Mark Cuban on whether Vince McMahon is threatened by NJPW: “No, he thinks we’re just little sh---.”
SI.com’s Week in Wrestling is published every Wednesday and provides beneath the surface coverage of the business of pro wrestling.
News of the Week: Mark Cuban on Vince McMahon and New Japan Pro Wrestling
New Japan Pro Wrestling airs every Friday night on AXS TV, and the television network, whose chairman is billionaire Mark Cuban, continues to invest more money into its pro wrestling show.
“We’re looking to expand it on Friday nights,” Cuban said in an exclusive interview with Sports Illustrated. “We want to do more live, as opposed to the delay, and we’re talking to them about special events.”
Despite a foray into the wrestling business, Cuban does not believe that WWE CEO Vince McMahon is threatened by the working relationship between AXS and New Japan.
“No, he thinks we’re just little sh---,” said Cuban. “We’re not a threat because of the language. That’s the biggest challenge, the language. But if you’re a purist for wrestling, and you like the action, it’s the best promotion by far. People here aren’t going to connect as directly, but if you really love wrestling, then it’s a no-brainer.”
Cuban is an advocate for those fans thirsting for more New Japan. He purchased the rights to air the top three title matches from New Japan’s Wrestle Kingdom 12–IWGP heavyweight champion Kazuchika Okada vs. Tetsuya Naito, IWGP Intercontinental champ Hiroshi Tanahashi vs. Jay White, and IWGP US champion Kenny Omega vs. Chris Jericho–in prime time on Saturday, January 6, only two days after the event takes place at the Tokyo Dome. Despite the high price to air Wrestle Kingdom on AXS, Cuban did not balk at the cost.
“We’re getting to know them better,” said Cuban. “We went from a delay to a short delay to live, so we’re going to get smarter about it. The numbers keep on going up. Other TVs are declining, and ours are going up. That’s a good sign. There are some nights when it beats MMA, it’s doing that well.”
AXS TV produces the English language version of New Japan Pro Wrestling in association with TV ASAHI Corporation, which is the distributor of NJPW. Their coverage of Wrestle Kingdom 12 will continue on January 12, and the entire show will play out over the following five Friday nights. There will also be an eight-hour marathon on January 6 that will feature matches that set up Wrestle Kingdom.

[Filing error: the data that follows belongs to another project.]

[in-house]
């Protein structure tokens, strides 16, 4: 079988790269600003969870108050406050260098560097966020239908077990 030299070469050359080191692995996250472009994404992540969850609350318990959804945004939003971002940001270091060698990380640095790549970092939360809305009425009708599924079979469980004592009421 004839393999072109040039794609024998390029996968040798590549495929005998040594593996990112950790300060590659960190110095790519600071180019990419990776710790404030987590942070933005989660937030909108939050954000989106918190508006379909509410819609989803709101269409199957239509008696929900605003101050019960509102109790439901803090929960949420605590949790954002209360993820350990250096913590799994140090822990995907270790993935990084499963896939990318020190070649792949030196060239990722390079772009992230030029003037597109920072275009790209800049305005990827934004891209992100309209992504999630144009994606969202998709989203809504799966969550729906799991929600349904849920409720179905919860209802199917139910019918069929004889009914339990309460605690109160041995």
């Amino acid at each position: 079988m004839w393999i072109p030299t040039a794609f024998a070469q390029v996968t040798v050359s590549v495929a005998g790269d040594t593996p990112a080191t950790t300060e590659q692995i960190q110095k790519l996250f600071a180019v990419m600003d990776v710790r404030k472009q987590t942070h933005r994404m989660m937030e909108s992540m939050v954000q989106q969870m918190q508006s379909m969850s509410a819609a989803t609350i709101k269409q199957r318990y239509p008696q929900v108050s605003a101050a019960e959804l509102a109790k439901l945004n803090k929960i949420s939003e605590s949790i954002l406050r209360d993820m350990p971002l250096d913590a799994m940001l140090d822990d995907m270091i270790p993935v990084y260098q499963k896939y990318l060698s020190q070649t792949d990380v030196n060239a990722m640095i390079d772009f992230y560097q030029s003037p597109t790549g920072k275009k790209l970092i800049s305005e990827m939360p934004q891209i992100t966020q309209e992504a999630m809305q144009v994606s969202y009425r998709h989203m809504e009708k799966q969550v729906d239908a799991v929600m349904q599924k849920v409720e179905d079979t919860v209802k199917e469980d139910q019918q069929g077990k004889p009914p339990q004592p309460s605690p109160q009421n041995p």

Cuban credited AXS TV Fights CEO Andrew Simon with leading the production, and he is thrilled to have WWE Hall of Famer Jim Ross as the signature voice of the show.
“I even tune in to check out Jim,” said Cuban. “I can’t say I’m hardcore, but the show is more focused on the wrestling–that’s the glitz–than what you get anywhere else. The talent quality is equal to any of the other promotions, without question.”
Cuban noted that he is energized by the hardcore nature of the New Japan fans, and is excited to build an even wider audience with fans who have yet to experience New Japan on Friday nights with Jim Ross calling the action.
“We want people to get attached and become addicted to it,” said Cuban. “Now we’re online with DirectTV and Sling TV, and Philo.com, which is only $15 a month, so if you don’t have us on cable, you can get us online.
“There will be times in the future when we add more NJPW and less MMA. It’s a Friday night staple.”
Sasha Banks and Alexa Bliss made history this past week by becoming the first women to have a pro wrestling match in front of a crowd in Abu Dhabi, the capital of The United Arab Emirates.
Or did they?
Contrary to reports, which included those from USA Today, Banks and Bliss were not the first women from a major company to perform a wrestling match in Abu Dhabi. TNA’s 2010 tour included a stop at the Abu Dhabi Combat Club, which saw Angelina Love and Velvet Sky defeat Madison Rayne and Sarita in tag team action.
ESPN was careful to note in its report that this event was the first time WWE had its female wrestlers perform in Abu Dhabi, but made no mention of the TNA show in 2010.
The discrepancy raises two questions. First, if a feat has already been accomplished, is the second instance truly historic? And secondly, should fans question the message that WWE is delivering?
Wrestling and the media–or, better yet, wrestling with the media–is a landscape that is still undefined. People in the online wrestling community criticized Pro Wrestling Sheet’s Ryan Satin for his report on WWE’s Rich Swann’s arrest this past weekend, debating whether it was an invasion of Swann’s privacy, but Satin’s report was handled no differently than had Swann been a professional athlete instead of a sports entertainer.
Fact and fiction intersect at a high frequency in pro wrestling, and WWE has to promote its product as cutting edge and revolutionary. It makes sense that the company portrayed the Banks-Bliss match as a landmark moment for women’s wrestling, despite the fact it wasn’t entirely true. Wrestling fans, no differently than NFL or NBA fans, should (and often do) question the product. WWE has every right to promote the match as the first of its kind and revolutionary, but those blanket statements do not mean they are true.